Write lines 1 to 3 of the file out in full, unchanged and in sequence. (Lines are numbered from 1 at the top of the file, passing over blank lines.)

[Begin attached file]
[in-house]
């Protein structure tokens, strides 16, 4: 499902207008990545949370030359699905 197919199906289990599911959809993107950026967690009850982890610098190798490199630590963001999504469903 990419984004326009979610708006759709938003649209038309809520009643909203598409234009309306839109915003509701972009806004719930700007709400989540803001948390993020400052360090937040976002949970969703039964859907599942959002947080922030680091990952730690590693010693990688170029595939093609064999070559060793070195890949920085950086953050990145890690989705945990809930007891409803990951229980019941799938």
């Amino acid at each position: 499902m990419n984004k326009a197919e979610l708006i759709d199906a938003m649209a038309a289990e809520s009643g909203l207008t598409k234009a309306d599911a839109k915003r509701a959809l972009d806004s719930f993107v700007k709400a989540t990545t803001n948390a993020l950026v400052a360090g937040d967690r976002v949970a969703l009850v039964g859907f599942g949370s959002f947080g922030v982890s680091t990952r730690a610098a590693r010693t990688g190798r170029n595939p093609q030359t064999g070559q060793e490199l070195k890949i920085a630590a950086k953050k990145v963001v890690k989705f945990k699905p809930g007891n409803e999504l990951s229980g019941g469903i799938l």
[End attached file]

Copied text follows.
[in-house]
């Protein structure tokens, strides 16, 4: 499902207008990545949370030359699905 197919199906289990599911959809993107950026967690009850982890610098190798490199630590963001999504469903 990419984004326009979610708006759709938003649209038309809520009643909203598409234009309306839109915003509701972009806004719930700007709400989540803001948390993020400052360090937040976002949970969703039964859907599942959002947080922030680091990952730690590693010693990688170029595939093609064999070559060793070195890949920085950086953050990145890690989705945990809930007891409803990951229980019941799938």
């Amino acid at each position: 499902m990419n984004k326009a197919e979610l708006i759709d199906a938003m649209a038309a289990e809520s009643g909203l207008t598409k234009a309306d599911a839109k915003r509701a959809l972009d806004s719930f993107v700007k709400a989540t990545t803001n948390a993020l950026v400052a360090g937040d967690r976002v949970a969703l009850v039964g859907f599942g949370s959002f947080g922030v982890s680091t990952r730690a610098a590693r010693t990688g190798r170029n595939p093609q030359t064999g070559q060793e490199l070195k890949i920085a630590a950086k953050k990145v963001v890690k989705f945990k699905p809930g007891n409803e999504l990951s229980g019941g469903i799938l």